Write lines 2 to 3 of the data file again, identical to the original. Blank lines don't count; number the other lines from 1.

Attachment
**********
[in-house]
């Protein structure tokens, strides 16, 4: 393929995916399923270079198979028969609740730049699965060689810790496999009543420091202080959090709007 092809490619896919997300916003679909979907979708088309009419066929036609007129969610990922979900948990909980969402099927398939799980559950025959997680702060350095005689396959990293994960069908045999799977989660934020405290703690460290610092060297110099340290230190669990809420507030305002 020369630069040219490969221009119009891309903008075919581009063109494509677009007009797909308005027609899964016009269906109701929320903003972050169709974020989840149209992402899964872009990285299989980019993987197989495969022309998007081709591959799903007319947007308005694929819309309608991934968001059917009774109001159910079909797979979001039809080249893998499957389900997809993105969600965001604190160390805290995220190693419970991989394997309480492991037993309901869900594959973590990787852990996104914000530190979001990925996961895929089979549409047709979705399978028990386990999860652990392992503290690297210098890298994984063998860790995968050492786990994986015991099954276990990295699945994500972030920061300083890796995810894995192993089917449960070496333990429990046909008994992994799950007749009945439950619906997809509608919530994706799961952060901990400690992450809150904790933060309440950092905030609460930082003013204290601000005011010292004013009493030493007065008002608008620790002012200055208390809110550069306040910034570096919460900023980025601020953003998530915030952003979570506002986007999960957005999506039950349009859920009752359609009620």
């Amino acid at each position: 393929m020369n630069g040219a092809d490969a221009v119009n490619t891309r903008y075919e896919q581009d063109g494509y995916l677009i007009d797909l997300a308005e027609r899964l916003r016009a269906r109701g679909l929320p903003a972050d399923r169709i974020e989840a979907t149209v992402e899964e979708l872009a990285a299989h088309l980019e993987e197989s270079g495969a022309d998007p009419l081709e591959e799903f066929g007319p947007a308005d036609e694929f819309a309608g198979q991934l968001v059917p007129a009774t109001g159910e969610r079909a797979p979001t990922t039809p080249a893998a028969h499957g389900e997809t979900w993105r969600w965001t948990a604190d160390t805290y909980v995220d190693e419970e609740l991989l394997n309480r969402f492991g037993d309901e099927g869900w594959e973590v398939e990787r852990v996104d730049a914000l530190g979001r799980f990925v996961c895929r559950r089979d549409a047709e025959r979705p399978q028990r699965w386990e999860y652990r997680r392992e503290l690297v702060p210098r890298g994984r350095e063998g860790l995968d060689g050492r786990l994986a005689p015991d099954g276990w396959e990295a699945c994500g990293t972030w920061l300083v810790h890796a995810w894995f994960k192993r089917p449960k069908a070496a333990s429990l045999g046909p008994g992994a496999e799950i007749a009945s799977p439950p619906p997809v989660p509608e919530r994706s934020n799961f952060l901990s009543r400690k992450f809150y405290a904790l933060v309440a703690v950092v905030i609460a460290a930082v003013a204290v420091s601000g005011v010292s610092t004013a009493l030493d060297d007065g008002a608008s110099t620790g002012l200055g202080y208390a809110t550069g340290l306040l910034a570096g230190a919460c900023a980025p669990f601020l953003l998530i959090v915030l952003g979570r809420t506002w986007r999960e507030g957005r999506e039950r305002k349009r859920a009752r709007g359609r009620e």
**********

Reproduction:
């Protein structure tokens, strides 16, 4: 393929995916399923270079198979028969609740730049699965060689810790496999009543420091202080959090709007 092809490619896919997300916003679909979907979708088309009419066929036609007129969610990922979900948990909980969402099927398939799980559950025959997680702060350095005689396959990293994960069908045999799977989660934020405290703690460290610092060297110099340290230190669990809420507030305002 020369630069040219490969221009119009891309903008075919581009063109494509677009007009797909308005027609899964016009269906109701929320903003972050169709974020989840149209992402899964872009990285299989980019993987197989495969022309998007081709591959799903007319947007308005694929819309309608991934968001059917009774109001159910079909797979979001039809080249893998499957389900997809993105969600965001604190160390805290995220190693419970991989394997309480492991037993309901869900594959973590990787852990996104914000530190979001990925996961895929089979549409047709979705399978028990386990999860652990392992503290690297210098890298994984063998860790995968050492786990994986015991099954276990990295699945994500972030920061300083890796995810894995192993089917449960070496333990429990046909008994992994799950007749009945439950619906997809509608919530994706799961952060901990400690992450809150904790933060309440950092905030609460930082003013204290601000005011010292004013009493030493007065008002608008620790002012200055208390809110550069306040910034570096919460900023980025601020953003998530915030952003979570506002986007999960957005999506039950349009859920009752359609009620």
């Amino acid at each position: 393929m020369n630069g040219a092809d490969a221009v119009n490619t891309r903008y075919e896919q581009d063109g494509y995916l677009i007009d797909l997300a308005e027609r899964l916003r016009a269906r109701g679909l929320p903003a972050d399923r169709i974020e989840a979907t149209v992402e899964e979708l872009a990285a299989h088309l980019e993987e197989s270079g495969a022309d998007p009419l081709e591959e799903f066929g007319p947007a308005d036609e694929f819309a309608g198979q991934l968001v059917p007129a009774t109001g159910e969610r079909a797979p979001t990922t039809p080249a893998a028969h499957g389900e997809t979900w993105r969600w965001t948990a604190d160390t805290y909980v995220d190693e419970e609740l991989l394997n309480r969402f492991g037993d309901e099927g869900w594959e973590v398939e990787r852990v996104d730049a914000l530190g979001r799980f990925v996961c895929r559950r089979d549409a047709e025959r979705p399978q028990r699965w386990e999860y652990r997680r392992e503290l690297v702060p210098r890298g994984r350095e063998g860790l995968d060689g050492r786990l994986a005689p015991d099954g276990w396959e990295a699945c994500g990293t972030w920061l300083v810790h890796a995810w894995f994960k192993r089917p449960k069908a070496a333990s429990l045999g046909p008994g992994a496999e799950i007749a009945s799977p439950p619906p997809v989660p509608e919530r994706s934020n799961f952060l901990s009543r400690k992450f809150y405290a904790l933060v309440a703690v950092v905030i609460a460290a930082v003013a204290v420091s601000g005011v010292s610092t004013a009493l030493d060297d007065g008002a608008s110099t620790g002012l200055g202080y208390a809110t550069g340290l306040l910034a570096g230190a919460c900023a980025p669990f601020l953003l998530i959090v915030l952003g979570r809420t506002w986007r999960e507030g957005r999506e039950r305002k349009r859920a009752r709007g359609r009620e």